Claimant's appraiser, Frank Pirritano, utilizing the sales comparison approach, found claimant sustained total damages in the amount of $42,300.00 as a result of the taking. He assigned $3,300.00 for direct damages and $39,000.00 for indirect or consequential damages, resulting from the loss of parking in front of the tavern. The court has carefully reviewed Mr. Pirritano's appraisal (Exhibit 2), and finds it to be unreliable, save for Mr. Pirritano's conclusion that claimant lost front parking after the taking. Consequently, the court, in reaching this decision, has not given any weight to Mr. Pirritano's sales comparison approach and the conclusions drawn therefrom. To explain, one need first look at Mr. Pirritano's adjustment grid for determining the value of claimant's property as vacant land before the taking. Mr. Pirritano used three comparable sales. Sale number one took place December 17, 1994 and had a value of $1.63 per square foot. Sale number two took place on March 18, 1994, and was valued at $1.88 per square foot. Land sale number three took place on June 9, 1998 and had a value of $2.19 per square foot. Mr. Pirritano made a time adjustment for each of these three land sales at a rate of 5% per year. His time adjustment for sale number one was $1.17, for sale number two $1.21, and for sale number three $1.00. All of these time adjustments greatly exceed the 5% per year which Mr. Pirritano claimed to use. Furthermore, the court can see no reason for any time adjustment for sale number three, taking place on June 9, 1998, with the date of taking being May 1, 1998. In any event, Mr. Pirritano arrived at an adjusted cost per square foot for the three land sales, which should have come about by adding together the square foot cost and the time adjustment. However, his adjusted cost per square foot cannot be reconciled with the figures he used for his square foot cost and time adjustment. The adjusted cost per square foot in Mr. Pirritano's appraisal for land sale number one is $1.91, for land sale number two $2.27, and for land sale number three $2.19. If the figures used by Mr. Pirritano were added together to arrive at an adjusted cost per square foot, land sale number one should equal $2.80, land sale number two $3.09, and land sale number three $3.19.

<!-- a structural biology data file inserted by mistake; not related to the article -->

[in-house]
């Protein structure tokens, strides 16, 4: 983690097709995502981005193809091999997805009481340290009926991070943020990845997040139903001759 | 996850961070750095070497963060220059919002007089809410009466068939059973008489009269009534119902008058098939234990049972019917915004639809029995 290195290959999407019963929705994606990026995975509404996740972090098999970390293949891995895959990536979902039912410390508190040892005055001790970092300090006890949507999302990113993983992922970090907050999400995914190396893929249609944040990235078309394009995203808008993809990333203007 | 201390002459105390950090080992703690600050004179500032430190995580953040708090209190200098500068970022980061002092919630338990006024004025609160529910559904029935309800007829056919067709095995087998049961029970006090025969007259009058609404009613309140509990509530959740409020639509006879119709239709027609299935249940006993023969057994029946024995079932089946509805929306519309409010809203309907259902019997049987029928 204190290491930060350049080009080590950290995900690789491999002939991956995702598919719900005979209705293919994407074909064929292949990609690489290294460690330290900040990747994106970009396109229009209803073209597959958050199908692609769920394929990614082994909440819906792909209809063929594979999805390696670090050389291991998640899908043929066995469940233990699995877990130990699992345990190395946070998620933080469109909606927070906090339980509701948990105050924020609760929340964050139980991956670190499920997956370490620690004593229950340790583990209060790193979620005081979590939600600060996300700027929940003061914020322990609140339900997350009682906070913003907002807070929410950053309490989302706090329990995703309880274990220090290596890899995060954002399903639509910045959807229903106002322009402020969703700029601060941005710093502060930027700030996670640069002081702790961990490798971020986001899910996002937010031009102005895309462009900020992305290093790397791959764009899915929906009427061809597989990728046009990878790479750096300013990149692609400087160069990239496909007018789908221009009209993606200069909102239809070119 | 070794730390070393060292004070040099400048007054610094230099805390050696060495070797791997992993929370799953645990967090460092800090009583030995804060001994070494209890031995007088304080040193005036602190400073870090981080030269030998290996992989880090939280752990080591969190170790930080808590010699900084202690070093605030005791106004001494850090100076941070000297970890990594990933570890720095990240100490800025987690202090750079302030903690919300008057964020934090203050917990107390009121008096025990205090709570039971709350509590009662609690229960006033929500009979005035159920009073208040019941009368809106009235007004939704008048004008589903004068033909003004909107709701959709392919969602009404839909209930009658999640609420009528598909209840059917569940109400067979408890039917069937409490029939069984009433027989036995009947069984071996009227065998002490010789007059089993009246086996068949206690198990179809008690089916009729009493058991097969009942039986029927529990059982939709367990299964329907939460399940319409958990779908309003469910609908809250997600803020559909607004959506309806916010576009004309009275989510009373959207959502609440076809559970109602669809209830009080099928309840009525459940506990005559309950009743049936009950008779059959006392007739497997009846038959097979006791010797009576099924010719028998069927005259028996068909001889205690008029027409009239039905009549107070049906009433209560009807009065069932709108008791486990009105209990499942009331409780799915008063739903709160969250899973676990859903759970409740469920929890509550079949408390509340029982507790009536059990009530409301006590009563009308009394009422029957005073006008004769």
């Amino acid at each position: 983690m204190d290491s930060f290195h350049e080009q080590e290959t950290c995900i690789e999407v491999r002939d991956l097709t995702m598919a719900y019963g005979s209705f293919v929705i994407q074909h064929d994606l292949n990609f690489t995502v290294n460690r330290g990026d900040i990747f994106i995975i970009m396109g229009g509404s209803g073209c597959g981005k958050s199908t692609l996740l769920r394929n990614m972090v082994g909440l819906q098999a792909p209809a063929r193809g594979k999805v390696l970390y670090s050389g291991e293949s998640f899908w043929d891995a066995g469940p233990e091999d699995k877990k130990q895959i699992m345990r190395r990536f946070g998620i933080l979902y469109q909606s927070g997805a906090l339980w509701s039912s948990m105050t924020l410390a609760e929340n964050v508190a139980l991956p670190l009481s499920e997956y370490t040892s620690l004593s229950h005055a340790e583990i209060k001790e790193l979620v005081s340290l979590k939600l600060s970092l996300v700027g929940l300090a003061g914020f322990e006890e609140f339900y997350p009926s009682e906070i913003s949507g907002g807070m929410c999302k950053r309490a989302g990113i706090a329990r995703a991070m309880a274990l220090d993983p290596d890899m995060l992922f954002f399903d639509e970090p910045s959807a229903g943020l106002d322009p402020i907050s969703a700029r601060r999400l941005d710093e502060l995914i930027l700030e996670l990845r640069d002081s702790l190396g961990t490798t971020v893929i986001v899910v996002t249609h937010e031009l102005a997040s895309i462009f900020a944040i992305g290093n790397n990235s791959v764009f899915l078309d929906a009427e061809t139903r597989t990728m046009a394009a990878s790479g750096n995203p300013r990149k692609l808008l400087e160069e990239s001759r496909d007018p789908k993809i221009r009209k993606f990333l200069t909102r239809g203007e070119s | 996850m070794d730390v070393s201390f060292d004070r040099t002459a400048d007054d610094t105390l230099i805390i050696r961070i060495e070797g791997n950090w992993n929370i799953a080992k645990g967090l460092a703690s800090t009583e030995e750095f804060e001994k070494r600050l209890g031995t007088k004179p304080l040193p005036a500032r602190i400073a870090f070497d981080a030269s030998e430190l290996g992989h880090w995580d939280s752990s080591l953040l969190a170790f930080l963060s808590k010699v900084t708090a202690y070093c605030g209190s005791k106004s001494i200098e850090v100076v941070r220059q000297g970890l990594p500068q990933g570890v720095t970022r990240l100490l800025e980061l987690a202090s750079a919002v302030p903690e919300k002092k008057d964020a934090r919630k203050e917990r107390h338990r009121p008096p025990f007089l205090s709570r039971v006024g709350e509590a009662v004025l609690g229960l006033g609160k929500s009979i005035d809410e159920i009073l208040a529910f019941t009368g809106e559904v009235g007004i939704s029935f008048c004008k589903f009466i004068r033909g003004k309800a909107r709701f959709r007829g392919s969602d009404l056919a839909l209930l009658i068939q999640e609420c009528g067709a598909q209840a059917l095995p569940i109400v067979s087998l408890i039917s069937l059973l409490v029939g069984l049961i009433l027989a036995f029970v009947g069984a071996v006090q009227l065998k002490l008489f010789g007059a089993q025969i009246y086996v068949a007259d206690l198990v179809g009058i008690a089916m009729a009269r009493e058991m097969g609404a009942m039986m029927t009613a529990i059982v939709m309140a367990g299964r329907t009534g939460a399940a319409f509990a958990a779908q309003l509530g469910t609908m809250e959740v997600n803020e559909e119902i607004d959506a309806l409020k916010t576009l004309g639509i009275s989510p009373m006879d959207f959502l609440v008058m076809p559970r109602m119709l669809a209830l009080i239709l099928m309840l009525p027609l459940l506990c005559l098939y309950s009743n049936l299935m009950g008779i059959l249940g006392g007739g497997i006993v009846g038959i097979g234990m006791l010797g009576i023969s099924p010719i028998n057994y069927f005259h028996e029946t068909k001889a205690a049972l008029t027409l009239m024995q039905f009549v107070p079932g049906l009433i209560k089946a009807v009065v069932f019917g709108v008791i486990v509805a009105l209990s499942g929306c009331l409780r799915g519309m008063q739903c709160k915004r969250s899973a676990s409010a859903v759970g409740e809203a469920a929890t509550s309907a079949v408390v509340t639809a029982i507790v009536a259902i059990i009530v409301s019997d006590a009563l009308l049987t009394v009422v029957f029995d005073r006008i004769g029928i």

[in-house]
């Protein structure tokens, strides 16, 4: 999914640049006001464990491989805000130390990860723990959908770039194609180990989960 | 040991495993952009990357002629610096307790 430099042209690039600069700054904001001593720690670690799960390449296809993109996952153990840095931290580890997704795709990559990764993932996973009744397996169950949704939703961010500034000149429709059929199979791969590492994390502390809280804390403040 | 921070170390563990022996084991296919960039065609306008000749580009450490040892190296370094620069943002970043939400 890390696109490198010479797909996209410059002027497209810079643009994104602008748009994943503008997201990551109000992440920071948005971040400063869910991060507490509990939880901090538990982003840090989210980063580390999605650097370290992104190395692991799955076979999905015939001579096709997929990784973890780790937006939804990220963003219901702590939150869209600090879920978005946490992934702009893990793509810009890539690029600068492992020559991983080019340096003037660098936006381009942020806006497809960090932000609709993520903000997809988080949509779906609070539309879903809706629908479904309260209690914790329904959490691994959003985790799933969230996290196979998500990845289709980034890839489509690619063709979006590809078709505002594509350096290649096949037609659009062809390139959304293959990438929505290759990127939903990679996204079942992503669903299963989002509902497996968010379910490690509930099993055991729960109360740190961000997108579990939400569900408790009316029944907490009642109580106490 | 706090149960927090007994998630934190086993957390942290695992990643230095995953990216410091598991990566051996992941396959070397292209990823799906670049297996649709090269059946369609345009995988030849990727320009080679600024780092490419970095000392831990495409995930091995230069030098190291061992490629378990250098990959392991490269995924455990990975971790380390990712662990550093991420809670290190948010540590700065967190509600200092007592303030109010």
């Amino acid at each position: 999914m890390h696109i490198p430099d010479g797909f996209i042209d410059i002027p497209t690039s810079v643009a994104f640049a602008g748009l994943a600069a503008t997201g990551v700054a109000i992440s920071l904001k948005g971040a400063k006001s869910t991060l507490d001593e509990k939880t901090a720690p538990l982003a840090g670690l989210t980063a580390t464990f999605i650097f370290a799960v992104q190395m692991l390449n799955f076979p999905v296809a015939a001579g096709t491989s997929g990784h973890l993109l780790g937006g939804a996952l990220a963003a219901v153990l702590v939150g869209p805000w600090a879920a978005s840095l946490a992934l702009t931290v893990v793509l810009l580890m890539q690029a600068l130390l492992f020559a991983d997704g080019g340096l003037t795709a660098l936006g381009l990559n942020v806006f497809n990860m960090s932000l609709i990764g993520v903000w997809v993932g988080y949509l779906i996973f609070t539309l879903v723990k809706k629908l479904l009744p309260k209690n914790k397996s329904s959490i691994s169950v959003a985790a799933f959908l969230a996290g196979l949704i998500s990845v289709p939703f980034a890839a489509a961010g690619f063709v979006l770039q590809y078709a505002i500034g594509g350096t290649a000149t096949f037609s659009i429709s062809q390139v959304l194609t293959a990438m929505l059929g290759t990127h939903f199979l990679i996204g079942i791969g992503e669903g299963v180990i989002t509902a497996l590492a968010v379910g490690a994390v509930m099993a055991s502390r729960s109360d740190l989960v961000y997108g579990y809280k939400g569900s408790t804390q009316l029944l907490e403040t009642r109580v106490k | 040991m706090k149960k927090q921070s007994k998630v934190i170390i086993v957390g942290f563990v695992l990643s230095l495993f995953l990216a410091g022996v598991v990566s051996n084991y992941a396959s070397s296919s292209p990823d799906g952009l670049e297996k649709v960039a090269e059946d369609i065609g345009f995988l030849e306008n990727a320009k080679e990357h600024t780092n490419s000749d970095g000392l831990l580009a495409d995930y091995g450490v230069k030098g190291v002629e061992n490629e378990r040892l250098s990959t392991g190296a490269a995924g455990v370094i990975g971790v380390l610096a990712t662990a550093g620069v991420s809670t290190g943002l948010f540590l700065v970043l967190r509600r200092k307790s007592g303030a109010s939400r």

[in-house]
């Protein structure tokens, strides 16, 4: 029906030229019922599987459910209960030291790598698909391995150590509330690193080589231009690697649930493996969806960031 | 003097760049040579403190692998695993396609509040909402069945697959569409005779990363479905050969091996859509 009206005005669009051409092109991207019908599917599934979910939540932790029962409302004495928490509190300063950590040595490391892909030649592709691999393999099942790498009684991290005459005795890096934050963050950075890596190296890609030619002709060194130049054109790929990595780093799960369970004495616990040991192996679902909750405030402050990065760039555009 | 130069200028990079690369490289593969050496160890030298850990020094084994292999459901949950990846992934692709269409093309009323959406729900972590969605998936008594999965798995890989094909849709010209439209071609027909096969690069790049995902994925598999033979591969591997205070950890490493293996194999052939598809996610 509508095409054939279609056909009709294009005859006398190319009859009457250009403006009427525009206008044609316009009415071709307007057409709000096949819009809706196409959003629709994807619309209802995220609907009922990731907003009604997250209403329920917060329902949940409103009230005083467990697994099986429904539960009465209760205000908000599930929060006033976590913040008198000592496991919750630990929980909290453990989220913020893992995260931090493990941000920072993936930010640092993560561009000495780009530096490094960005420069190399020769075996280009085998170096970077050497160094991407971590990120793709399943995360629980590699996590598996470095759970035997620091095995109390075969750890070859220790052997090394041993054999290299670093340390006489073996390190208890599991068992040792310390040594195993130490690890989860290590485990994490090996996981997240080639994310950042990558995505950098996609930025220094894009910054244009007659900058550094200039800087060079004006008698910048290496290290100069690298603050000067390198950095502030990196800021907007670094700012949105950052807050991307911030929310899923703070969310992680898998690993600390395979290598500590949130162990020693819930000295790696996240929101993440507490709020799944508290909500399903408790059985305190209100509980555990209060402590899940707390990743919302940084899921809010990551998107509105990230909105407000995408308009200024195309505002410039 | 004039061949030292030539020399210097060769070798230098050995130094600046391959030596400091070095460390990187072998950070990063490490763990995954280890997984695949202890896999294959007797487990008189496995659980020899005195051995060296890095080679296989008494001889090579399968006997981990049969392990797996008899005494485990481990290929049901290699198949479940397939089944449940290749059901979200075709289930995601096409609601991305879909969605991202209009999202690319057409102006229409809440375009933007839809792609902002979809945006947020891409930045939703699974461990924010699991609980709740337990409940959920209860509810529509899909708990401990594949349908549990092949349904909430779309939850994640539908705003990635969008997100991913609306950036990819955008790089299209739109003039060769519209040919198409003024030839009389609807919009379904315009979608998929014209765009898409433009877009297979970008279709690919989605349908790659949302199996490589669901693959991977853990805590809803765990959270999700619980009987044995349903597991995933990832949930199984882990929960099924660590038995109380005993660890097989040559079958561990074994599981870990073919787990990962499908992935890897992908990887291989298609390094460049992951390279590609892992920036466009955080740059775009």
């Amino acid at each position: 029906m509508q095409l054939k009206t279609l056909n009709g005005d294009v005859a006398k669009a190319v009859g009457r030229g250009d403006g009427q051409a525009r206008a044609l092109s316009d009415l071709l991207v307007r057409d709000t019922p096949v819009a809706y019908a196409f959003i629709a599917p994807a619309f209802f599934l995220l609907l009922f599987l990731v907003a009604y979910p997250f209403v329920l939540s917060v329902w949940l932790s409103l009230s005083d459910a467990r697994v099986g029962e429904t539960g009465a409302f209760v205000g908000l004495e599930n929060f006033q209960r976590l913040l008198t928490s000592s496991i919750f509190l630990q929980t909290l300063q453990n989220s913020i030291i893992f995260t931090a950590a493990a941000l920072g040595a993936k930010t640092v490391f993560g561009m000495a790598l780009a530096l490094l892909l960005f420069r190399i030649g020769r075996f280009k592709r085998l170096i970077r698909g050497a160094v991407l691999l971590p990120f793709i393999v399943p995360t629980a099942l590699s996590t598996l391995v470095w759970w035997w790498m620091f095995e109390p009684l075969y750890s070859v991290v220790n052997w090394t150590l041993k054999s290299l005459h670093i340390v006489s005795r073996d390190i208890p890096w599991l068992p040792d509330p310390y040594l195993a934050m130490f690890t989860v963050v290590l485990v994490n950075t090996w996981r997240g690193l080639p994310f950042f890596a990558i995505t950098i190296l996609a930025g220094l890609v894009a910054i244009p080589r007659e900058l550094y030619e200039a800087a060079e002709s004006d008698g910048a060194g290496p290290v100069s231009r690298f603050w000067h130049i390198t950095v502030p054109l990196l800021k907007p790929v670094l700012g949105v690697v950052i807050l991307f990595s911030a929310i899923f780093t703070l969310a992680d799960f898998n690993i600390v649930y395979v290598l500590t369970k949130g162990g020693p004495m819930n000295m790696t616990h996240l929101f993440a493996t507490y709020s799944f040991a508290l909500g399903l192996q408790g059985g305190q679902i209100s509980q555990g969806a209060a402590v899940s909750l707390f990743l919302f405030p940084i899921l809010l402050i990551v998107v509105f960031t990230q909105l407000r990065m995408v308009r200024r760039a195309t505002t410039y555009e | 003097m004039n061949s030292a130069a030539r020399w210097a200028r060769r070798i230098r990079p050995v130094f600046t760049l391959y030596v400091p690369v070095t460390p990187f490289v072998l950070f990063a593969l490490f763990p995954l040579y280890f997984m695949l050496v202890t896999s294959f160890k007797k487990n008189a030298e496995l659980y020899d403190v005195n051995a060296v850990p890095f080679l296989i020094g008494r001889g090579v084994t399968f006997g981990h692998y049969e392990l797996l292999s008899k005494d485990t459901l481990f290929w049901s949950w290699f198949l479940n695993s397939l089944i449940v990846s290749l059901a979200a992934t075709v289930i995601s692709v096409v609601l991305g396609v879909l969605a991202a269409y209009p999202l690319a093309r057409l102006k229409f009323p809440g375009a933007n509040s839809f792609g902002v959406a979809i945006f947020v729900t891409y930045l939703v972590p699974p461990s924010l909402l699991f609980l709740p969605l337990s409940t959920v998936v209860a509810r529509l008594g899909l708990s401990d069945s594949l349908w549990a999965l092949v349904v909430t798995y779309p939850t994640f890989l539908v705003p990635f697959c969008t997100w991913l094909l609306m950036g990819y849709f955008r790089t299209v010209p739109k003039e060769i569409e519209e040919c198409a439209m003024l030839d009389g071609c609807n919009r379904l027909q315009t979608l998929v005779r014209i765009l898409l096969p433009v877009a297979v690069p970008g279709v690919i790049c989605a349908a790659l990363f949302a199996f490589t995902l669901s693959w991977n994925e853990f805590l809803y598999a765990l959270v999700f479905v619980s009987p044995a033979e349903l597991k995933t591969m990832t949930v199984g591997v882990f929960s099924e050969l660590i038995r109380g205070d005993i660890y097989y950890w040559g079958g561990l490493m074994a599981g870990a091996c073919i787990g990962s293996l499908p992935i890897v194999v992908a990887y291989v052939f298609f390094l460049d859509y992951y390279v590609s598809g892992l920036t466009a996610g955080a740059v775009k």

The court also finds fault with Mr. Pirritano's improved land sales comparisons before the taking. Mr. Pirritano utilized three land sale comparisons, one taking place December 5, 1995, another November 19, 1996, and another June 30, 1995. Mr. Pirritano took no time adjustment for each of these sales, and explained in his appraisal the sales were "too recent" for such an adjustment. The court cannot agree with this conclusion. The date of taking here was May 1, 1998. Mr. Pirritano's improved comparable land sales range from approximately 1½ to 3 years prior to the date of taking. The court does not consider these recent comparable sales.

This same problem holds true for Mr. Pirritano's improved comparable land sales in the after situation. Mr. Pirritano once again used three comparable sales, and only took a time adjustment for one of those sales. Sale number one occurred on March 29, 1996, sale number two on September 27, 1994 and sale number three on December 5, 1995. The only time adjustment taken by Mr. Pirritano on these three sales was for sale number two. The sale price per square foot on sale number two was $18.67, and Mr. Pirritano took a time adjustment of $1.87. In his explanation of adjustments to this comparable sale, Mr Pirritano stated sales one and three were "too recent" in time to apply any time adjustment, while sale number two, occurring in 1994, required a time adjustment. Furthermore, the time adjustment used by Mr. Pirritano for comparable sale number two in the after situation was 10% per year. By the court's calculation using Mr. Pirritano's 10%, sale number one should have had a 20% time adjustment, sale number two a 35.5% time adjustment, and sale number three a 25% time adjustment. It appears Mr. Pirritano was using a date of taking sometime in 1995, instead of May 1, 1998, to justify his lack of time adjustments to comparable sales in both the before and after situations. Furthermore, the time adjustment taken by Mr. Pirritano for comparable sale number two in the after situation ($1.87) is inadequate for a sale date of September 27, 1994. Finally, there does not appear to be any logical reason why Mr. Pirritano utilized a 5% per year time adjustment for his unimproved land sale comparables, and then used a 10% per year time adjustment for improved comparable land sales.

Mr. Pirritano assigned direct damages of $2,800.00 for the temporary easement. He testified this was merely a judgment figure, without giving any rational basis for it.

Since the court has determined claimant's appraisal cannot be relied upon, it is left with defendant's appraisal for guidance in determining damages. Defendant's appraiser, Gregory C. Klauk, relied upon the direct sales comparison approach in reaching his values for the subject property, as unimproved land and improved land in both the before and after situations. In addition to hearing Mr. Klauk's testimony, the court has completely reviewed his appraisal (Exhibit A), and finds the conclusions and values arrived at by Mr. Klauk to be reliable and accurate except for the front parking issue. As previously stated, the court disagrees with Mr. Klauk's conclusion that claimant lost no front parking as a result of this appropriation.